"favicon.ico"
]

Global styles

The styles.css file allows users to add global styles and supports CSS imports.

If the project is created with the --style=sass option, this will be a .sass file instead, and the same applies to scss/less/styl.

You can add more global styles via the apps[0].styles property in angular-cli.json.

CSS Preprocessor integration

Universal-CLI supports all major CSS preprocessors:

To use these preprocessors simply add the file to your component's styleUrls:

@Component({
  selector: 'app-root',
  templateUrl: 'app.component.html',
  styleUrls: ['app.component.scss']
})
export class AppComponent {
  title = 'app works!';
}

When generating a new project you can also define which extension you want for style files:

ung new sassy-project --style=sass

Or set the default style on an existing project:

ung set defaults.styleExt scss

3rd Party Library Installation

Simply install your library via npm install lib-name --save and import it in your code.

If the library does not include typings, you can install them using npm:

npm install d3 --save
npm install @types/d3 --save-dev

If the library doesn't have typings available at @types/, you can still use it by manually adding typings for it:

  1. First, create a typings.d.ts file in your src/ folder. This file will be automatically included as global type definition.

  2. Then, in src/typings.d.ts, add the following code:

declare module 'typeless-package';
  1. Finally, in the component or file that uses the library, add the following code:
import * as typelessPackage from 'typeless-package';
typelessPackage.method();

Done. Note: you might need or find useful to define more typings for the library that you're trying to use.

Global Library Installation

Some javascript libraries need to be added to the global scope, and loaded as if they were in a script tag. We can do this using the apps[0].scripts and apps[0].styles properties of angular-cli.json.

As an example, to use Bootstrap 4 this is what you need to do:

First install Bootstrap from npm:

npm install bootstrap@next

Then add the needed script files to apps[0].scripts:

"scripts"[
  "../node_modules/jquery/dist/jquery.js",
  "../node_modules/tether/dist/js/tether.js",
  "../node_modules/bootstrap/dist/js/bootstrap.js"
],

Finally add the Bootstrap CSS to the apps[0].styles array:

"styles"[
  "../node_modules/bootstrap/dist/css/bootstrap.css",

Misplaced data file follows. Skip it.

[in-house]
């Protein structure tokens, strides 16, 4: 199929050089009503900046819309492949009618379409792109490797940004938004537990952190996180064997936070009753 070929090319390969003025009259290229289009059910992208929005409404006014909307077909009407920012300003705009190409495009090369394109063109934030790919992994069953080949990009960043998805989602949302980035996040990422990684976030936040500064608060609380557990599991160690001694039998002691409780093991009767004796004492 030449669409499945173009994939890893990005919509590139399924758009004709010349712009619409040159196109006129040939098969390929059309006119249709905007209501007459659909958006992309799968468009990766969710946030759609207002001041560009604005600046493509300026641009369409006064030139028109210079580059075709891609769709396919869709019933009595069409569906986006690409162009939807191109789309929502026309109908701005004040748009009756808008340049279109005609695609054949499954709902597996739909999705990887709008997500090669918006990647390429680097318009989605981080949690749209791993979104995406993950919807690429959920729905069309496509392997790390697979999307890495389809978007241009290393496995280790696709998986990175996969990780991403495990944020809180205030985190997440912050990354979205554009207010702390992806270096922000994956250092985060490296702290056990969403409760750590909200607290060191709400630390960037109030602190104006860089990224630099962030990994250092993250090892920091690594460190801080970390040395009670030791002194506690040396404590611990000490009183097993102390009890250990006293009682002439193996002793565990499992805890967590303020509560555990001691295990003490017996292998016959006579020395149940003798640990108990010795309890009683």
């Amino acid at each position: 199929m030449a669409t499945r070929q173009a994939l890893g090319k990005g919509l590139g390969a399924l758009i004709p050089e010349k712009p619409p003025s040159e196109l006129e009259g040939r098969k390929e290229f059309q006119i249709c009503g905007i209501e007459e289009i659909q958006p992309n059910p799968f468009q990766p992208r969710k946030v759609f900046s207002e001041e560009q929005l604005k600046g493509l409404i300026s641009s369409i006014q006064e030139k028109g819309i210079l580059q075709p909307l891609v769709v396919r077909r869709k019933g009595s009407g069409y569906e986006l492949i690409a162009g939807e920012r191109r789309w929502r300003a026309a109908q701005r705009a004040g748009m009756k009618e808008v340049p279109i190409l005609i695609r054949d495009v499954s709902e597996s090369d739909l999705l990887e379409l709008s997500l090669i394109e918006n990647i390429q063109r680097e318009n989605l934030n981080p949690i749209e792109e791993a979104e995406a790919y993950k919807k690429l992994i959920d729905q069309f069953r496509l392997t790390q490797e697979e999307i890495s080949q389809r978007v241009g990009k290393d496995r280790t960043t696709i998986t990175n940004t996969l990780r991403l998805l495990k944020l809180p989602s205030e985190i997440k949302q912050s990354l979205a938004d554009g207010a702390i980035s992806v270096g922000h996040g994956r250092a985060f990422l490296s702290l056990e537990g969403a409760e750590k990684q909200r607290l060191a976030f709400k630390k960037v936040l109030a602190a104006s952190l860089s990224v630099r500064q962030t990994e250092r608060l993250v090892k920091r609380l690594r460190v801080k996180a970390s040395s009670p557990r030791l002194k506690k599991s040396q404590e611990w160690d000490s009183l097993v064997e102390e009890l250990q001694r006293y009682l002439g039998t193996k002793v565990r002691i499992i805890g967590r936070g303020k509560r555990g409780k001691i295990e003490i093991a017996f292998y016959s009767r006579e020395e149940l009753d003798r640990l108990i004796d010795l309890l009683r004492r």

"styles.css"
],

Restart ung serve if you're running it, and Bootstrap 4 should be working on your app.

Updating universal-cli

To update universal-cli to a new version, you must update both the global package and your project's local package.

Global package:

npm uninstall -g universal-cli
npm cache clean
npm install -g universal-cli

Local project package:

rm -rf node_modules dist tmp
npm install --save-dev universal-cli
npm install
ung init

Running ung init will check for changes in all the auto-generated files created by ung new and allow you to update yours. You are offered four choices for each changed file: y (overwrite), n (don't overwrite), d (show diff between your file and the updated file) and h (help).

Carefully read the diffs for each code file, and either accept the changes or incorporate them manually after ung init finishes.

The main cause of errors after an update is failing to incorporate these updates into your code.

You can find more details about changes between versions in CHANGELOG.md.

Development Hints for hacking on universal-cli

Working with master

git clone https://github.com/devCrossNet/universal-cli.git
cd universal-cli
npm link

npm link is very similar to npm install -g except that instead of downloading the package from the repo, the just cloned universal-cli/ folder becomes the global package. Any changes to the files in the universal-cli/ folder will immediately affect the global universal-cli package, allowing you to quickly test any changes you make to the cli project.

Now you can use universal-cli via the command line:

ung new foo
cd foo
npm link universal-cli
ung serve

npm link universal-cli is needed because by default the globally installed universal-cli just loads the local universal-cli from the project which was fetched remotely from npm. npm link universal-cli symlinks the global universal-cli package to the local universal-cli package. Now the universal-cli you cloned before is in three places: The folder you cloned it into, npm's folder where it stores global packages and the universal-cli project you just created.

You can also use ung new foo --link-cli to automatically link the universal-cli package.

Please read the official npm-link documentation and the npm-link cheatsheet for more information.

License

MIT